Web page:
By: Sean Crose
Admittedly, I’m getting ahead of myself here. Mikey Garcia, who will be entering a junior welterweight fight this weekend, has a huge mountain to climb. For the undefeated Californian’s opponent Saturday night at Brooklyn’s Barclay’s Center will be none other than Adrien “The Problem” Broner, a fighter some consider washed up, but who has enormous talent nonetheless and who appears to be taking the challenge Garcia presents quite seriously, to boot. Sure enough, the brash Broner has a personality better suited for contemporary superstardom than Garcia does…even though Garcia might well be the better boxer.
Flashy, showy and completely obnoxious, Broner has those assets modern society can’t get enough of. His fights, even against less than stellar opposition, still bring in nice ratings, and he’s a fighter people love to watch perhaps because of who he is rather than what he can do in the ring. Sure, Broner has – thankfully – toned it down a bit over the years, but the guy knows what to sell the public…and in the Mayweather-McGregor era, that ain’t talent (or at least not talent alone). Still, Broner has allowed himself to face a serious opponent this weekend, one which most expect to defeat him, and that brings us to the question of what happens if Garcia wins.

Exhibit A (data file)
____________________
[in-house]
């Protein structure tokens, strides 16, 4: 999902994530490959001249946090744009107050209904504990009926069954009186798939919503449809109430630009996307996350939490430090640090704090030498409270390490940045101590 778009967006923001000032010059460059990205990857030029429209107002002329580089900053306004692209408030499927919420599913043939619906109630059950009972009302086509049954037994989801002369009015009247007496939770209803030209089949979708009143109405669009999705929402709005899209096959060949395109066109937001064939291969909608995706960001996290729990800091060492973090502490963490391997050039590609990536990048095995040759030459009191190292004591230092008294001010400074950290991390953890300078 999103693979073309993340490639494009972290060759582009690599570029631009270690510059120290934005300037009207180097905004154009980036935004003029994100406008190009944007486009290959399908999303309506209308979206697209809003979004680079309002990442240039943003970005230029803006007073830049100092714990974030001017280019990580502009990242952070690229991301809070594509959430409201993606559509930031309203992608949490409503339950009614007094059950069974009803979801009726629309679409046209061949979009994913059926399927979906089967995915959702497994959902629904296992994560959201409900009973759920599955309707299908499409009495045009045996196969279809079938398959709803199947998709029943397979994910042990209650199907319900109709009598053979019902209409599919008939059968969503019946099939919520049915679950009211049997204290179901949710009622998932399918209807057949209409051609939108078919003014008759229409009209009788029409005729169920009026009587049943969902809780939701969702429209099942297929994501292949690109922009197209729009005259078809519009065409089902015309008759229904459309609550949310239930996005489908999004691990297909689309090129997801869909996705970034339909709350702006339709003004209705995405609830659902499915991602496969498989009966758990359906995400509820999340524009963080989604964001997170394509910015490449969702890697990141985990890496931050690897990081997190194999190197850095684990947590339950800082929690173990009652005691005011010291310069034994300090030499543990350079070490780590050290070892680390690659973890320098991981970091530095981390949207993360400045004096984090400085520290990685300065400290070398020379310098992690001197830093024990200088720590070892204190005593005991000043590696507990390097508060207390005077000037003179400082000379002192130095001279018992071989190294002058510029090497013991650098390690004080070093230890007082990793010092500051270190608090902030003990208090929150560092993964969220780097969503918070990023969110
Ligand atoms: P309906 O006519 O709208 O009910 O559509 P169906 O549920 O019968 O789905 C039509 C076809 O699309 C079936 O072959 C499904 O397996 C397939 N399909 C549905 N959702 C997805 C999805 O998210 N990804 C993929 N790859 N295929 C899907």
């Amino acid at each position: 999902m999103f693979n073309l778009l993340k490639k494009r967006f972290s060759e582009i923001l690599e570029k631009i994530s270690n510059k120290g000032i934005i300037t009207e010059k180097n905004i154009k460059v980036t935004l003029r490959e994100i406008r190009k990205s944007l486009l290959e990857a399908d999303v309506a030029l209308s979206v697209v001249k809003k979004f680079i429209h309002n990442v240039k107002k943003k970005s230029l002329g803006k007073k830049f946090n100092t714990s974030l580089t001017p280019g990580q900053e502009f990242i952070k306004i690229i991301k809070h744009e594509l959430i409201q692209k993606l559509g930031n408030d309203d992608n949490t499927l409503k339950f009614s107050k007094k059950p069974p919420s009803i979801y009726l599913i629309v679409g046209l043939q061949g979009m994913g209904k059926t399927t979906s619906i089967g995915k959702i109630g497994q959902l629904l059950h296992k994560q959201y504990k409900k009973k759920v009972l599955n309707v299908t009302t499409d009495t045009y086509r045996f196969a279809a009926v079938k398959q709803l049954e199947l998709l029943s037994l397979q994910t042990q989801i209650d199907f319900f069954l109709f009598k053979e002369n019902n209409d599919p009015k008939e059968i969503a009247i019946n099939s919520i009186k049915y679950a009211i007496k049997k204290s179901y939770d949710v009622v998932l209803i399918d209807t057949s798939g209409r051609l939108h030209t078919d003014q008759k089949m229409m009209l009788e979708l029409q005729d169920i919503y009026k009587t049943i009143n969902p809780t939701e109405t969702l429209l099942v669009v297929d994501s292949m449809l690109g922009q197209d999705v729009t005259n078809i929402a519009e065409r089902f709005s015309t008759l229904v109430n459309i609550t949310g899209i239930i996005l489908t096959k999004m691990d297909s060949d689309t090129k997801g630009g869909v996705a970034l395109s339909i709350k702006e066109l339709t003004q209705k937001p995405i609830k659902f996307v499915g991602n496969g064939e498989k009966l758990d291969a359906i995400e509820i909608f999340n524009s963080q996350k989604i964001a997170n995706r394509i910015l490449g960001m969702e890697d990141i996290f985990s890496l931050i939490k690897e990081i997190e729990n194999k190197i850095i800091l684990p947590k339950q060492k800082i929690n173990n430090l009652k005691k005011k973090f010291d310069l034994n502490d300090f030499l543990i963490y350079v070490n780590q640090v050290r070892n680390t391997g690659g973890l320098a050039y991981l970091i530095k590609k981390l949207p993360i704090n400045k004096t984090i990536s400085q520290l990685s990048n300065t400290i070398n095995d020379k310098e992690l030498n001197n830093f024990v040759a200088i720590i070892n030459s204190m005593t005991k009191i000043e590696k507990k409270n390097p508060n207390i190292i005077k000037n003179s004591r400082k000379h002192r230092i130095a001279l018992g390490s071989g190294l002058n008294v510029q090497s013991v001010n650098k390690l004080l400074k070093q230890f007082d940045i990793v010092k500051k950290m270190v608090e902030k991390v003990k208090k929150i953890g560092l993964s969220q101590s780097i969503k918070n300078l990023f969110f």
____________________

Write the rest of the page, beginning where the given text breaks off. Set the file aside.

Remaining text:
First off, the man will be a darling of hardcore boxing fans should he vanquish Broner on Saturday. Beating Broner, boxing’s great heel before a certain Irishman came around, is good for one’s career. Yet, it’s worth keeping in mind that Garcia is a serious man who takes his work seriously, and that sort of thing simply doesn’t sell outside of the narrow margins of hardcore fandom. People want flash – and lots of it. Talent and ability – and Garcia has plenty of both – merely complement personality as far today’s larger public is concerned. Achievement alone is most decidedly NOT something to hang one’s hat on. At least that’s generally true in the minds of those who have the power to elevate a pay per view event to over a million buys.
Still, nice guys CAN finish first. It just takes them a lot longer to be grudgingly accepted by the public at large. Rather than flash wads of cash in front of people, Garcia will have to do the hard – the very hard – work of rolling over one top level opponent after another if he wishes to be truly admired. Broner, on the other hand, need only beat Garcia and immediately start shooting off his mouth in order to get serious attention.
As Donald Fagen once sang:
“The things you think are precious, I can’t understand.”